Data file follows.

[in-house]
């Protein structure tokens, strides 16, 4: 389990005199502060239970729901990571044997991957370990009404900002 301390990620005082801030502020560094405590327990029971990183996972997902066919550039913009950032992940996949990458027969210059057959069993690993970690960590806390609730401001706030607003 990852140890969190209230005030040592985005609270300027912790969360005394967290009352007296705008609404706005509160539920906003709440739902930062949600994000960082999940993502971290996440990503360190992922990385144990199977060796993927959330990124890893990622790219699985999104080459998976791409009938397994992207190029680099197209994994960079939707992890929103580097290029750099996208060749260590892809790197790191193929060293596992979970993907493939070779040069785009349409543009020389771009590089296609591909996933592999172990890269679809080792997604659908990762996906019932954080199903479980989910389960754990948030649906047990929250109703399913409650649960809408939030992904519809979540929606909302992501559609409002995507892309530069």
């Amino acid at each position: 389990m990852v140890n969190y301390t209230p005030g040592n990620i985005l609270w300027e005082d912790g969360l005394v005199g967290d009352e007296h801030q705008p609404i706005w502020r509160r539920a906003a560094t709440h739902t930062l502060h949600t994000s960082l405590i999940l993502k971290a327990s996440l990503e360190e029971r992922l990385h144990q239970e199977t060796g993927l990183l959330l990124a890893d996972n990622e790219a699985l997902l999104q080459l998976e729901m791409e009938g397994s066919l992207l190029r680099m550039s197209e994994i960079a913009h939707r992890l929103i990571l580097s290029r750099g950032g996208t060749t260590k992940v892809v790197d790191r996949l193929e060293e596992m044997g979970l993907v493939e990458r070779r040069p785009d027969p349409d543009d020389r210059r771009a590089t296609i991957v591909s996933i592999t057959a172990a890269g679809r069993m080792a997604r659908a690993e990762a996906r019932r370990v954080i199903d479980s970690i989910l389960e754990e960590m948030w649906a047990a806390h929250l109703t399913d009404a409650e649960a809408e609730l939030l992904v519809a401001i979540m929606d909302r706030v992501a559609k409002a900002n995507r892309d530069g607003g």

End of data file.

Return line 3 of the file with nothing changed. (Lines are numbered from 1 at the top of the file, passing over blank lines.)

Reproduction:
């Amino acid at each position: 389990m990852v140890n969190y301390t209230p005030g040592n990620i985005l609270w300027e005082d912790g969360l005394v005199g967290d009352e007296h801030q705008p609404i706005w502020r509160r539920a906003a560094t709440h739902t930062l502060h949600t994000s960082l405590i999940l993502k971290a327990s996440l990503e360190e029971r992922l990385h144990q239970e199977t060796g993927l990183l959330l990124a890893d996972n990622e790219a699985l997902l999104q080459l998976e729901m791409e009938g397994s066919l992207l190029r680099m550039s197209e994994i960079a913009h939707r992890l929103i990571l580097s290029r750099g950032g996208t060749t260590k992940v892809v790197d790191r996949l193929e060293e596992m044997g979970l993907v493939e990458r070779r040069p785009d027969p349409d543009d020389r210059r771009a590089t296609i991957v591909s996933i592999t057959a172990a890269g679809r069993m080792a997604r659908a690993e990762a996906r019932r370990v954080i199903d479980s970690i989910l389960e754990e960590m948030w649906a047990a806390h929250l109703t399913d009404a409650e649960a809408e609730l939030l992904v519809a401001i979540m929606d909302r706030v992501a559609k409002a900002n995507r892309d530069g607003g």